by Lorien Nettleton ~ November 16th, 2012
Ice in the river has been causing jams for several days, and water has risen in different places off and on since Sunday. As of 3 pm on Thursday, the water appears to have come closer to town flooding sloughs near the end of main street and moving swiftly along the banks closest to town at the end of the Village Air Strip on D street, where the riverbed is usually dry this time of year. KTNA’s Lorien Nettleton has more:
Listen to full story (5:20): Ice-Jam-History
One of the features of a wild and pristine river in Alaska, especially the glacial-fed rivers, is the constant change in the course of water flow. Braided streams are familiar sights to anyone who has spent time in the back country, and when left alone, rivers will frequently change courses dramatically, sometimes even season to season. But something that inspires awe and admiration in the back country can be a cause for concern when it enters your backyard.
Ice in the river has been causing jams for several days, and water has risen in different places off and on since Sunday. As of 5 pm on Thursday, the water appears to have come closer to town flooding sloughs near the end of main street and moving swiftly along the banks closest to town at the end of the Village Air Strip on D street, where the riverbed is usually dry this time of year.
But this is not the first time it has done this. The history books about the region are full of stories of structures moved by man or nature.
Brian Okonek has had a long personal history with the river. He says that based on aerial photography and personal experience, the river that fluctuates so wildly from year to year now looks like it’s bearing down on the Talkeetna town site.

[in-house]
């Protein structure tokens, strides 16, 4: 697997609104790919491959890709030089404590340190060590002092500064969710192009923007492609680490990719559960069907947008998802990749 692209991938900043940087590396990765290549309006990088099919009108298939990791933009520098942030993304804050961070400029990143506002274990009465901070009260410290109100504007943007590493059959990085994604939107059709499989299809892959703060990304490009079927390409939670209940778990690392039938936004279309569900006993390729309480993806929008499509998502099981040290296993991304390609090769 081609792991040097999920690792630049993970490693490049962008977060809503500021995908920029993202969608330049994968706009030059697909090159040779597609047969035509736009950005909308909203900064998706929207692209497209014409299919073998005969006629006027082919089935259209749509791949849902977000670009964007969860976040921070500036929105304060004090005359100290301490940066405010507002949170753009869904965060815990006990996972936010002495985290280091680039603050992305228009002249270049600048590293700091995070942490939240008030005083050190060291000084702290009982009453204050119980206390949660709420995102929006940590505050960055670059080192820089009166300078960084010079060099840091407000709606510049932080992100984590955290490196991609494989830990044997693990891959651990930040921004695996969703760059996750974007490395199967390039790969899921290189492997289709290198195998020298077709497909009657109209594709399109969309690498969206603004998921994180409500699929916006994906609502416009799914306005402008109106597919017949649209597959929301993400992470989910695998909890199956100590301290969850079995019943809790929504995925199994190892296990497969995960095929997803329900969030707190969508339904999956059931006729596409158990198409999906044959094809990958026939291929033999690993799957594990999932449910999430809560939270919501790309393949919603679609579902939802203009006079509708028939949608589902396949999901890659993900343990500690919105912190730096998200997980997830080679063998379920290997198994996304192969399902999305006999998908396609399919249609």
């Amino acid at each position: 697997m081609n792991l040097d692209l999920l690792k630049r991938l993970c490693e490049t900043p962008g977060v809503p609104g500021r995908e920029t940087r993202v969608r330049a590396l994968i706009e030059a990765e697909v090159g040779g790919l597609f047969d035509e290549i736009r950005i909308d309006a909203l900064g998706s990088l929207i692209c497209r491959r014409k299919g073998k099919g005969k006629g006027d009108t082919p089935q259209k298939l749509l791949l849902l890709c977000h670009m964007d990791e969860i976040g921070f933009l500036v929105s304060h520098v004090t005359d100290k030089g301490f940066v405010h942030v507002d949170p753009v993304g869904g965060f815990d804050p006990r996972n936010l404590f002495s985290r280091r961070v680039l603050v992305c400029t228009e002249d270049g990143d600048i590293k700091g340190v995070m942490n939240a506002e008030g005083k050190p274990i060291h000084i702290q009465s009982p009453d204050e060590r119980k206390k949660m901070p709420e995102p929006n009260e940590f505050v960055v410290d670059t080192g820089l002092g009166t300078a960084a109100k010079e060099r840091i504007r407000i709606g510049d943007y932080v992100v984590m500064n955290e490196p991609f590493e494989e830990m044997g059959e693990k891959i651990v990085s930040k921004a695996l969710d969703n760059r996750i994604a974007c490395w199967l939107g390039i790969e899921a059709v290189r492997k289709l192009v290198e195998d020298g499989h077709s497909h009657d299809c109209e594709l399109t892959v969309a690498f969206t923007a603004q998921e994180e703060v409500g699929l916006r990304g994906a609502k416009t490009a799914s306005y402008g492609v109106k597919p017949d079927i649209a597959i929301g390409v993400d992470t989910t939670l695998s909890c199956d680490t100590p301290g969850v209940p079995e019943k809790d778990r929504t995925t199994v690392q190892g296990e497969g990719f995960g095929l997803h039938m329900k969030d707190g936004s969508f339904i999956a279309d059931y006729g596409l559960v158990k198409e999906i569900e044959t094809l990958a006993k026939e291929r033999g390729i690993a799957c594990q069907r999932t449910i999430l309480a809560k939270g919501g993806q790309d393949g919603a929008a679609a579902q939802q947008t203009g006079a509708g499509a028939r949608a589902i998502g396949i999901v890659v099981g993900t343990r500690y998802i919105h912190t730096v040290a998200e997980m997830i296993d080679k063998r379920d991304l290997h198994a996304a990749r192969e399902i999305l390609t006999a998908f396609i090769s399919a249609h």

Okonek has made a case to Borough Planners that the damages done to the town’s flood defenses will need attention and repair before spring. In addition, Okonek has watched as the main channel of the Susitna river shifted eastward. As it appears now, the full flow of the Susitna river is aimed squarely at the town site of Talkeetna.
Longtime Talkeetna resident Pat Pratt can remember high water in winter resembling this week’s high water. She was walking down main street one winter over 50 years ago and watched water and ice streaming through the west side of downtown. This was long before the dyke and revetment were put in place to protect the town. Many structures had long ago been abandoned to the river, and she says the remains of one old-time watering hole called Buckets of Blood were inundated with water and ice.
Play Clip: Pratt2
The river has historically meandered all over the valley, and Prat recalls it being much closer to town than where it had been in recent times.
After September’s flooding events, a number of repairs are anticipated to the flood-protection structures that protect the town site of Talkeetna from damage. Casey Cook is the Mat Su Borough’s Emergency Manager and is involved in flood repair and mitigation efforts. Cook says everything is waiting on a federal disaster declaration from President Obama to determine which programs can be initiated, and who will pick up the tab.
If President Obama signs the disaster declaration FEMA will take over, and the feds will provide teams of engineers to evaluate risks and arrive at estimates o how much it will cost. With the declaration of Federal disaster, five-percent of funding is to be used for Mitigation projects, meaning new defense structures or upgrades to existing ones.
Whether new defenses will be enough remains to be seen. Again, Brian Okonek